I am going to focus this update strictly on the holiday given the importance of it. For your Wednesday forecast, check in with the National Weather Service or your other preferred source for weather information.
There is much to be concerned about here.
A Christmas mess
Overnight the National Weather Service in Caribou expanded its High Wind Watch into the Bangor area, as well as interior Hancock and Washington Counties. The idea on the low level jet at 2500 feet screaming near 100 mph is big concern here. Given the south/southeast direction of the wind, coastal areas are going to get the brunt of it. Friction of the land surface will help knock that speed down a fair amount, but it would not surprise me to see Matinicus Rock hit 70 mph, with 60+ mph along the shorelines.
If you have not yet secured lawn ornaments, holiday lights, grill covers or anything else that could go airborne, it would be wise to do so.
I mentioned this previously and will remind everyone again, with wind is two directional threat. There is the horizontal threat from wind stream, then the vertical threat from the atmosphere. In areas of heavy rain, downpours, and possible thunder, precipitation could bring damaging downdraft wind to the surface.
Plan on the power going out. Of all the south/southeast storms we've seen recently, this is likely the strongest. It's not October 2017 strong, but I can see well over 100,000 losing power here. Have your food prepared, electronic devices charged, batteries, flashlights, and alternate fuel sources ready. If you have a generator, make sure that is ready to go as well.
The timing of the wind is also in conjunction with the rain. On that note, I mentioned in a previous update the potential of the frontal boundary potentially slowing down its west to east forward progress, and that appears to be a more of a distinct possibility. The European model above showing a rough idea of 1 hour rainfall rates indicates that.
Outflow showers ahead of the front appear on track to form Christmas Eve over western and and southern areas and expand east overnight into Christmas morning.
Where the European model had been rather progressive with ending rain and wind Christmas night, that idea has shifted into Saturday morning for eastern and northern areas. Western and southern areas see the precipitation and wind threat end by roughly midnight Christmas night.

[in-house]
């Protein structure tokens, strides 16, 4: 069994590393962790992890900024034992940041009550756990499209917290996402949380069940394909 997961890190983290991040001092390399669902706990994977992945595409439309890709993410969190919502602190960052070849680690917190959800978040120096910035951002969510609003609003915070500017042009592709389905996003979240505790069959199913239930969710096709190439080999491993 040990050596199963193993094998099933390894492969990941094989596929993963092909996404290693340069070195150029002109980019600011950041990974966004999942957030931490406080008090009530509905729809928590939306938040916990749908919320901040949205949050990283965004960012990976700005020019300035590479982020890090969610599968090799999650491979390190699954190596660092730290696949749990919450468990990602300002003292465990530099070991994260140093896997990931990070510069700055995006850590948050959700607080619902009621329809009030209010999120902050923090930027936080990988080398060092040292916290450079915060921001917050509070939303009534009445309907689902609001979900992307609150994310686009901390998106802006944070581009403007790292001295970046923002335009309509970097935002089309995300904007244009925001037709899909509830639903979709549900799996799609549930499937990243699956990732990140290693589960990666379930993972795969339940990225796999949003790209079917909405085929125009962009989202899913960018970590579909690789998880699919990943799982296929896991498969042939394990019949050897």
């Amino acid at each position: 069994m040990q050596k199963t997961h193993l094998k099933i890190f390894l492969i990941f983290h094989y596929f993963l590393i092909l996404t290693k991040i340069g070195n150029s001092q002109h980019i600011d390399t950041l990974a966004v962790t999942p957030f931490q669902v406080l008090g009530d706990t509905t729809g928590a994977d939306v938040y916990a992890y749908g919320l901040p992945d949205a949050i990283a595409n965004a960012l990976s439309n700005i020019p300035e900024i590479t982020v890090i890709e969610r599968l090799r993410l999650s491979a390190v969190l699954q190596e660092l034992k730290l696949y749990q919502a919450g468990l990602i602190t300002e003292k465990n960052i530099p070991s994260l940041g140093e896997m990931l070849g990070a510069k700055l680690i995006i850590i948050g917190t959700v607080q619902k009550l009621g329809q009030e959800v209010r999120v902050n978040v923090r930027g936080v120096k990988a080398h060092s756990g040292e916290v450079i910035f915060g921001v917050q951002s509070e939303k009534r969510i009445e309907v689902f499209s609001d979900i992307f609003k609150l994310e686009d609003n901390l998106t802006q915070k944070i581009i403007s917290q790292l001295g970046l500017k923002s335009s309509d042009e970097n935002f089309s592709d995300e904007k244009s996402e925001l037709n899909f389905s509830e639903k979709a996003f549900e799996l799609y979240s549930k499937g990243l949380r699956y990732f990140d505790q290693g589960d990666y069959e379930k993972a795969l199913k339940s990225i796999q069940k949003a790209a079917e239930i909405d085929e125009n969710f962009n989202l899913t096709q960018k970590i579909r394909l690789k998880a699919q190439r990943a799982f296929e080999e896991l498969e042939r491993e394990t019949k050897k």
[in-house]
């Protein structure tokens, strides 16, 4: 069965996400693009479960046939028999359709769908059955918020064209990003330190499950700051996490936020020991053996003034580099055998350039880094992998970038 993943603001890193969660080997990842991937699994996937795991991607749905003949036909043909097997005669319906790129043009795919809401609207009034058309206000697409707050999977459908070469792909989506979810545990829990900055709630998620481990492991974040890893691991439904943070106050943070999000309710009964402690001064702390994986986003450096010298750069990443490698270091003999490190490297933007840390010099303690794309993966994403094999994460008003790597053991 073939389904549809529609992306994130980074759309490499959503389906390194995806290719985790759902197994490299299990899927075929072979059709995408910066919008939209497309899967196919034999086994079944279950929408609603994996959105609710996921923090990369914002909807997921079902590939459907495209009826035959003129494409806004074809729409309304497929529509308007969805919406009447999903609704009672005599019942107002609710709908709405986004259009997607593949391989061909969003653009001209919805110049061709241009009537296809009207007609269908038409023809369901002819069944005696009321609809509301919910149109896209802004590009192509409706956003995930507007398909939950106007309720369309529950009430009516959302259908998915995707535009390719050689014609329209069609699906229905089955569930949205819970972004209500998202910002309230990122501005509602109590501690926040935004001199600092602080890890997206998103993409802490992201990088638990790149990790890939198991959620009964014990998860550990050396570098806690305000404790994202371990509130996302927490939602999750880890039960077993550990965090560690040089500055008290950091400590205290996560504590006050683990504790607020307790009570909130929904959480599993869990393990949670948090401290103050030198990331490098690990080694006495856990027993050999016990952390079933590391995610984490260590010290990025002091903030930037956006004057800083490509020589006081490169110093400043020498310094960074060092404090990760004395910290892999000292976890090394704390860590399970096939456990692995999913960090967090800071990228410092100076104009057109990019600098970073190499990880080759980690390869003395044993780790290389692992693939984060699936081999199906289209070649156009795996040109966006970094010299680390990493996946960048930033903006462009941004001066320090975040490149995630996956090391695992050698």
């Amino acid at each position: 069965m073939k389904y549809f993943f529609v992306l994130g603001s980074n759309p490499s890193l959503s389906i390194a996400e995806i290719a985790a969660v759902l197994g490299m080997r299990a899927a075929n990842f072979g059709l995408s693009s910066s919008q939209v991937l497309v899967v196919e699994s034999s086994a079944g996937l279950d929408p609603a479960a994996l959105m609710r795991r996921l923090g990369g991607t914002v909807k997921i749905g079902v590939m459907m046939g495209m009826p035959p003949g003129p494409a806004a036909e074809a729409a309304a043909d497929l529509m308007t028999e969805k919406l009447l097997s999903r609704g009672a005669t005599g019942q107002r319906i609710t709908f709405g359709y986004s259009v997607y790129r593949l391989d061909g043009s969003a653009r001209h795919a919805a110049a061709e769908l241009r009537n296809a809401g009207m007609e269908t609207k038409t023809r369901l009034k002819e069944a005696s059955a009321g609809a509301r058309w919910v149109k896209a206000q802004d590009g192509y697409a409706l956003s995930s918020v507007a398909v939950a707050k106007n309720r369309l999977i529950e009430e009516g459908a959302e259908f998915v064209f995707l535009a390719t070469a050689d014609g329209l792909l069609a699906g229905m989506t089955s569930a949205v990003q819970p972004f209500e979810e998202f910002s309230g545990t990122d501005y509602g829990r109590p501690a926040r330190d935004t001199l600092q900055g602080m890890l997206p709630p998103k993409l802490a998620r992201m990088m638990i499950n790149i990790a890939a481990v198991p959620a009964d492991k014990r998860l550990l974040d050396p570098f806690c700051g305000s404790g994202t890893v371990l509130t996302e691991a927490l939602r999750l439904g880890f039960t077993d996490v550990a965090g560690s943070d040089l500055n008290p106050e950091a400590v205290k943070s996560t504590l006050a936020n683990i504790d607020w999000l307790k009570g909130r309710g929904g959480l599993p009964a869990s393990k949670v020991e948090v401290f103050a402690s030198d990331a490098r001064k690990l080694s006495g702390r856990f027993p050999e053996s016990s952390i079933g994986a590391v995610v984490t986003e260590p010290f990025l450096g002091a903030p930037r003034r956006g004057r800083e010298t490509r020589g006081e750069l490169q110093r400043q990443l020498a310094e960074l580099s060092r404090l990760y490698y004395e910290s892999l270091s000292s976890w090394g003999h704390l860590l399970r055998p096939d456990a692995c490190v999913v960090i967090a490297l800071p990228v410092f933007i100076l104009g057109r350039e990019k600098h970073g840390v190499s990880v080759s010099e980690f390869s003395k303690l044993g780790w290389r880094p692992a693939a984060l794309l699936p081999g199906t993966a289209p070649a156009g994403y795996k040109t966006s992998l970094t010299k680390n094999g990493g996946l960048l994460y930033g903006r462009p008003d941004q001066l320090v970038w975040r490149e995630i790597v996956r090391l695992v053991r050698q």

With the potential slowdown of the progression of front coming into possibility, that brings additional rainfall into the picture. For the mountains, 3" of rain is roughly the average point for now. Not to pour extra salt on an already large open wound for ski country, but I have to be honest and say that 4-5" of rainfall is not out of the question on the southern facing slopes due to orographic lift. This is line of rain and wind is more potent than the one we had earlier in the month that caused runoff damage at Sunday River, and places up there hit 3" of rain with that event.
All of this rain, along with the rapid melt of recent snow that has anywhere between 1-2" or more of water content within it, add that to the rain total and for much of the region, it is a 3-5+" water event. This is where the flooding comes in for brooks, streams, small rivers, ditches, urban storm drains and basements. If you do not have a sump pump hooked up to a generator and you lose power, you could have big problems in your cellar. If your cellar is susceptible to flooding, expect it to flood, and prepare accordingly.
Given the potential for delay of the frontal boundary departure, that delays the freeze up. That may be a blessing for the utility crews working in that environment. Rest assured by Sunday morning the state will be froze up tighter than a drum as temperatures fall after the front passes through.
Are you ready to lose power?
Powerful storms can pack a windy punch. Don’t wait until you’re in the dark! Check your emergency kit now to ensure you have plenty of batteries and other essential supplies on hand. ready.gov/kit
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